that will be a ccomp lished ultimately as s ure as effect follows cause. And w ith the passing of the old materialism must go the equall y dange rous conce pt of scien ce which esch ews any claim to pronounce upon the ultimate nature of rea.llty and considers science simply as a kind of magic talisman for gainlng control ove r nature by means of endless ingenious invention s the 'powe r ' conce pt with no accompanying SJJirit to forbid any transfer of th e powe r to any utterly unscrupu lo us hands, that may seize it ; the science that slays its ~ reat01· because it is a cre ature without a soul, a Frankensteinian monster s t a lking to its p r ey. In this renaissance of spirit, however faint, s uch centers of the perennial tradition as the Catholic college may take on n ew courage and hope o~ far deeper influ ence. H ere we are, the heirs of the ages possessing truth of w hich th e modern man is so desperately in need. Ther(! is abundant evidence both in Europe and A meri ca of a real Catholic revival, a d eeper con scio usn ess of our own solidarity of Our understanding of th e profound significance of the · doc trines of the Mystical Body of Christ and the role of every member therein. Here, in what is now a strictly self-contained America with va.st Catholic imigrations no longer adding to our population the day of indi.tferent financial s upport on the part of our Catholic laymen as the sum total of Catholic action no lqnger suffices. We have left the brick and mortar stage and must enter in the arena of clashing thought and opposing cultutal and social systerns w hich constitute the present A m erican scene. Yet Catholic intellectuals in America have never had a more magnificent opportnnity to present their way of life to mu ltitudes of thoughtful but utterly confused men and women of today, a m essage which thinking Christians must believe to be the difference between sound progress and ch aos. I think it is just pos sible that the age of rej ection of the sup ernatural and the deification of man is already past. It has been widely observed that we a.re apt to think in terms of the past to speak of it as though it were still la bels it, wh ich ca,p tured the m inds present. W e know d efinite ly that of the nin e teenth century and which so many o ther phaseS of man's life considered matter in motion as t he final analys is of r eality is now are in profound transitions. May qu ite as dead as a dinosaur. It is no t th e same apply to man's attitru e that the masters of Soviet tude towards the spiritual and the Russia do not know this and they t r anscendent? If we rely upon the are still attempting to build a so- rhythmic action and r eac ti on which ciety upon the basis of a dialectical seems to hold for so many other materialism that is definitely dis- phases of history then the r eturn proved by the ve r y scientific theory to the spiritual is already a r eali t y that conceived it. Perhaps it was and it is only t hos e who are s low in r ecognizing the new situa t ion. The the utter fi nality of this old view, earliest possible recognition obviouswhich professed to pronounce the ly will mean much for us in t h e very last word on reality and that way of new faith and s tronger trust with the utmost s implicity, that ap - in our own p otentialities.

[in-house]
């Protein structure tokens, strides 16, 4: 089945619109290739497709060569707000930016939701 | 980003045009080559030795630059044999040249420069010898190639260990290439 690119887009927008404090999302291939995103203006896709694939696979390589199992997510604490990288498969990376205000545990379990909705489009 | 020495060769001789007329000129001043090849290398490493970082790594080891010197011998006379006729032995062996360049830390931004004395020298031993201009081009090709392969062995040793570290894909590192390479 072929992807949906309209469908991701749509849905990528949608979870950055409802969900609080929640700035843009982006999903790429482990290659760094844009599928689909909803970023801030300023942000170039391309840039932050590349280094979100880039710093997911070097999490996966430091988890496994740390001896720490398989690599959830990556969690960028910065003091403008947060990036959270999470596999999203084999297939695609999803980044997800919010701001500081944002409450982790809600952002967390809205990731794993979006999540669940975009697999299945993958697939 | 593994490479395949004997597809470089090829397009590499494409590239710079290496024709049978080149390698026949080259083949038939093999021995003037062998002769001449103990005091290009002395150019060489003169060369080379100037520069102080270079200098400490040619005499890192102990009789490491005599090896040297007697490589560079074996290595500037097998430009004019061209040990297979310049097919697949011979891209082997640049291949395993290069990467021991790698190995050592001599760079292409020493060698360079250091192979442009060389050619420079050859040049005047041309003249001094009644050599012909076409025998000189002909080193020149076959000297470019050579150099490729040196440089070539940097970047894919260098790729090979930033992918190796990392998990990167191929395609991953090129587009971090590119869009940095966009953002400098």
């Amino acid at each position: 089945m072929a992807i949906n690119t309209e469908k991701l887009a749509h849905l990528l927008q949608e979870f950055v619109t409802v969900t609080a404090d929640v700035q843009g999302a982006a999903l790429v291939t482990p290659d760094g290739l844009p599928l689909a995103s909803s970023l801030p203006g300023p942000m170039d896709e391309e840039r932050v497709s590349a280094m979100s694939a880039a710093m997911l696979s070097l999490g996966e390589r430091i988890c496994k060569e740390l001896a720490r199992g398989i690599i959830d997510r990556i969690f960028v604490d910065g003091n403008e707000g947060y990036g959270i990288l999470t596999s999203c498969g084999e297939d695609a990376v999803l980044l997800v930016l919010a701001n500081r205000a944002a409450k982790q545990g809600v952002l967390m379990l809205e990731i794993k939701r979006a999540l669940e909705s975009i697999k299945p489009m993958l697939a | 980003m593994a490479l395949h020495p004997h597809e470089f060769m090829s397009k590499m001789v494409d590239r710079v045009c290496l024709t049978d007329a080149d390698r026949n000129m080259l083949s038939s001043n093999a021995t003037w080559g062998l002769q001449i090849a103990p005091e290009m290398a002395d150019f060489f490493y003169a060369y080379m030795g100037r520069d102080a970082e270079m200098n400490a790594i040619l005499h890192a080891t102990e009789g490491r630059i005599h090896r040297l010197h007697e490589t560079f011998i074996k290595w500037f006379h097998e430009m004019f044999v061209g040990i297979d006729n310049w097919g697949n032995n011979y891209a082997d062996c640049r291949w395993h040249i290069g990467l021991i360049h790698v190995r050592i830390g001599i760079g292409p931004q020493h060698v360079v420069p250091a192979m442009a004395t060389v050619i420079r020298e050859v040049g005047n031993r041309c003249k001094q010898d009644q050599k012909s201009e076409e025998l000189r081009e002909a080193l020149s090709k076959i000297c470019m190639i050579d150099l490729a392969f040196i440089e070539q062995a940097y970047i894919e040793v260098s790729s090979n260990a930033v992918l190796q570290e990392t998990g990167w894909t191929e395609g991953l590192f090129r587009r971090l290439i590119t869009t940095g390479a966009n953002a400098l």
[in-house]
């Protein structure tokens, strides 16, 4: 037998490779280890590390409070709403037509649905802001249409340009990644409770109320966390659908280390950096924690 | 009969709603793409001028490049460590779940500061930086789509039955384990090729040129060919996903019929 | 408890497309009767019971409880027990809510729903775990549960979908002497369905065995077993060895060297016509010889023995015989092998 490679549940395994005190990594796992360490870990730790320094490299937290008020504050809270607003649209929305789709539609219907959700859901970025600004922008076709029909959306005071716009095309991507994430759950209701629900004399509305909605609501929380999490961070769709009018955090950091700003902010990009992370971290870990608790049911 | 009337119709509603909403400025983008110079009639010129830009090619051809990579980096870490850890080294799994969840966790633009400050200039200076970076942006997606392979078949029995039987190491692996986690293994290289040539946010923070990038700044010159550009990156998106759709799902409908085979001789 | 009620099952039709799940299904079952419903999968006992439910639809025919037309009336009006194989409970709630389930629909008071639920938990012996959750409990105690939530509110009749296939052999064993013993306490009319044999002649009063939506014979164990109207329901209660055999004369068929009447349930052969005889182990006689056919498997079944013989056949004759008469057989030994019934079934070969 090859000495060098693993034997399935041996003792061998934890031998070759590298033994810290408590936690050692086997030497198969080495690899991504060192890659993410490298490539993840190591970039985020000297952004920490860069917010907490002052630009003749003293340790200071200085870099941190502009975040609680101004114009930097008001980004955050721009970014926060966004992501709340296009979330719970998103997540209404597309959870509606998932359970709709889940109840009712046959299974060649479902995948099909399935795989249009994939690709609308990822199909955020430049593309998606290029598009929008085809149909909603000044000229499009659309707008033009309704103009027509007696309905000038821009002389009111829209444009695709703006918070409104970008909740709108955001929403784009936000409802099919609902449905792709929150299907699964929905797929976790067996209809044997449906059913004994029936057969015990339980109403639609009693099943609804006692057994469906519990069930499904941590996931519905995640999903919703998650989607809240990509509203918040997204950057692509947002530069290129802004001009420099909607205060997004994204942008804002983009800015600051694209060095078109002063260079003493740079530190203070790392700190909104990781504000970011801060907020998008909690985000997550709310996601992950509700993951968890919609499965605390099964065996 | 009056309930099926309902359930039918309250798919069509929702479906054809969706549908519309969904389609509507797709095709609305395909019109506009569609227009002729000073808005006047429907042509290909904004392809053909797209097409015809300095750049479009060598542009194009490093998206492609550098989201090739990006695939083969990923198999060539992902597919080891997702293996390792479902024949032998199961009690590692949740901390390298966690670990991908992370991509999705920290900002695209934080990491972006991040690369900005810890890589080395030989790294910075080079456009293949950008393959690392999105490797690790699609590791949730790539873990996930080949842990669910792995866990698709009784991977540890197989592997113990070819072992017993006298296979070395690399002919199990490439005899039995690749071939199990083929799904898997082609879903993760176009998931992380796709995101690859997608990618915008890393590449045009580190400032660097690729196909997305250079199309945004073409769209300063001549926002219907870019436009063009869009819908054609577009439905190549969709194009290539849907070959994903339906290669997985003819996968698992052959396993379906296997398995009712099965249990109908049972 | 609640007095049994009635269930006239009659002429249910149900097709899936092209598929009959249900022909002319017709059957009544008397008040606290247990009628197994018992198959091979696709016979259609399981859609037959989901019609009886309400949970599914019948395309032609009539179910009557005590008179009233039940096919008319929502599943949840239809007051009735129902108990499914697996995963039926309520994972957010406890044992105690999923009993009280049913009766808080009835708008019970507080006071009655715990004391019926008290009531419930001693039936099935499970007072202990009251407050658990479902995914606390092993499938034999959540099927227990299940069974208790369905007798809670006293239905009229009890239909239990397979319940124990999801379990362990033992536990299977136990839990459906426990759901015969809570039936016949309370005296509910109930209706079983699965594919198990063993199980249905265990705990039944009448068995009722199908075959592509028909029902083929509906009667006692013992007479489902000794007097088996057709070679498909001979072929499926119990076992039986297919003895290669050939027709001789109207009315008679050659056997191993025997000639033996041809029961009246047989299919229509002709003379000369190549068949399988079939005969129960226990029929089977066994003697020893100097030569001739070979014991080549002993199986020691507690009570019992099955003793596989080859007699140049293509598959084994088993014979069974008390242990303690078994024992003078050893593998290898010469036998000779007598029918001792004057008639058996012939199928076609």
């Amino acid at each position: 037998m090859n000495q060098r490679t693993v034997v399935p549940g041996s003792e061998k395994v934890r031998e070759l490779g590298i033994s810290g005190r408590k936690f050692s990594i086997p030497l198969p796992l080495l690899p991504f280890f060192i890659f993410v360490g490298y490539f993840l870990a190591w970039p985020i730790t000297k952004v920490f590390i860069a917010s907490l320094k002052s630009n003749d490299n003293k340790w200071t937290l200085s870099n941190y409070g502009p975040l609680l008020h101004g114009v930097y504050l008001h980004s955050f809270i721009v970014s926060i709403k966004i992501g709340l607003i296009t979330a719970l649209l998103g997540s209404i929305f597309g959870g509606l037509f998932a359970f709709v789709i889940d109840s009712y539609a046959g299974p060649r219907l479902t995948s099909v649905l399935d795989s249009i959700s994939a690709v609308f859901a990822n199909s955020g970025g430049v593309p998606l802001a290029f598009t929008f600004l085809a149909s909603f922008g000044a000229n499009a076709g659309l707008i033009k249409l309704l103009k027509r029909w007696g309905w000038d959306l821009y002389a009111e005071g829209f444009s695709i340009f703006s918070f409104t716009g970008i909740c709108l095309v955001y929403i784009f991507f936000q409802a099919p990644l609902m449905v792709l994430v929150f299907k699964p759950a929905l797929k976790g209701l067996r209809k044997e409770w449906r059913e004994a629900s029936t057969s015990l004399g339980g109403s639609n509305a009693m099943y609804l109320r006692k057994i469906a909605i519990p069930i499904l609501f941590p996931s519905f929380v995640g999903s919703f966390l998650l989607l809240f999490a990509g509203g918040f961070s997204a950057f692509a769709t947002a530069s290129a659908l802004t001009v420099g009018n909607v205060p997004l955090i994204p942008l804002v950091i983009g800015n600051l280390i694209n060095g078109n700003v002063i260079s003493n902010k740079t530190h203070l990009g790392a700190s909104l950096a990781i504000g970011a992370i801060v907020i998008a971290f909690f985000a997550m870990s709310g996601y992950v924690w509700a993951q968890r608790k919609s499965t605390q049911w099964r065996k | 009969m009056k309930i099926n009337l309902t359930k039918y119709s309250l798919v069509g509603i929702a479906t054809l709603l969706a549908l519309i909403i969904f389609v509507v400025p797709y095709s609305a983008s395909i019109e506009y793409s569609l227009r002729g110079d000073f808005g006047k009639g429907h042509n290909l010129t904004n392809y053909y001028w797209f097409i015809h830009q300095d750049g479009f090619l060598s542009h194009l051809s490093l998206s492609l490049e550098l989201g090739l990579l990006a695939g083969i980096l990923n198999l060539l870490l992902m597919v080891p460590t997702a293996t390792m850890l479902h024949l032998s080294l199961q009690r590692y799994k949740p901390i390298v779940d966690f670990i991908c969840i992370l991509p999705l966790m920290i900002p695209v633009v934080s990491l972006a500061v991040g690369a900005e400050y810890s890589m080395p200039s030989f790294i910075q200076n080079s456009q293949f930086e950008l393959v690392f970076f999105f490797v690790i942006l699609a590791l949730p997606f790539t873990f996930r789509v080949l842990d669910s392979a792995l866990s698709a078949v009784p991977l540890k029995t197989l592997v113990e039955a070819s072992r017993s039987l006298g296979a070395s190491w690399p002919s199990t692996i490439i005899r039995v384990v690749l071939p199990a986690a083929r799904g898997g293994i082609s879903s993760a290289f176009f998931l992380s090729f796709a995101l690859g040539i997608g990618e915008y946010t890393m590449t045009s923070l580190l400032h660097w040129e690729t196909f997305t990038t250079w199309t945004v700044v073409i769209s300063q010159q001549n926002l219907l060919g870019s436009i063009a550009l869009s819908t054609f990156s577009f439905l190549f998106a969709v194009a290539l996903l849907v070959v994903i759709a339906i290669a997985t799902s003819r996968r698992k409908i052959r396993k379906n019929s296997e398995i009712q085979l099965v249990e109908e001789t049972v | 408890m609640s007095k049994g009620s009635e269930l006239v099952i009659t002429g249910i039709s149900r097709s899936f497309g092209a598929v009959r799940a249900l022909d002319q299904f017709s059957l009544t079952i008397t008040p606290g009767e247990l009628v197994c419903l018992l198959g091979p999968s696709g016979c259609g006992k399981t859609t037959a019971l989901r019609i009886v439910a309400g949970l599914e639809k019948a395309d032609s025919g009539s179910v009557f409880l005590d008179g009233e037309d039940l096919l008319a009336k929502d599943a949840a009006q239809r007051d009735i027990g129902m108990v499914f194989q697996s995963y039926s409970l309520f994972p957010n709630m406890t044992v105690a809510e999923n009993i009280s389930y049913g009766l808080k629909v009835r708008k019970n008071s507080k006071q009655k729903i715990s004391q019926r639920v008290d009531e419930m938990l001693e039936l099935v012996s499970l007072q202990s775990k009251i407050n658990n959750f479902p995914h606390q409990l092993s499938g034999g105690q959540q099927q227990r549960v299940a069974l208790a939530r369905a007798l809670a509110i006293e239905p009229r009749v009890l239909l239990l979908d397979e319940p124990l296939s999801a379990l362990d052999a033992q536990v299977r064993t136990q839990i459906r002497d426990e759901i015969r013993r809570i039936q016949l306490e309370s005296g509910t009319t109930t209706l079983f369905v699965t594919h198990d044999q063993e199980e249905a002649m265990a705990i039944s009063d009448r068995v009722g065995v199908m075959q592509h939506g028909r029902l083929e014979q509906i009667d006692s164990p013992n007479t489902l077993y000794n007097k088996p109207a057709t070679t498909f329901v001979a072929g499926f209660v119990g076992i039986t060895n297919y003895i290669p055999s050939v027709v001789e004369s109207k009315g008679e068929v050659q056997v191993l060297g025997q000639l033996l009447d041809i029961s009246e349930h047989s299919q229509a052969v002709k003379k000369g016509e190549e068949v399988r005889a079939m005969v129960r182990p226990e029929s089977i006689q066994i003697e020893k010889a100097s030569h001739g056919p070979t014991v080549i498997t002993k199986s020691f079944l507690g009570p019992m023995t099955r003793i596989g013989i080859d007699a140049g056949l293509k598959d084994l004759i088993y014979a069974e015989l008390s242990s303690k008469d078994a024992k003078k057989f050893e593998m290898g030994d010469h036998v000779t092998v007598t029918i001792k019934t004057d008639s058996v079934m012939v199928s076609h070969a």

~~e:~:~ ~oy t~:~~tic::n~~r=~~ong t=~~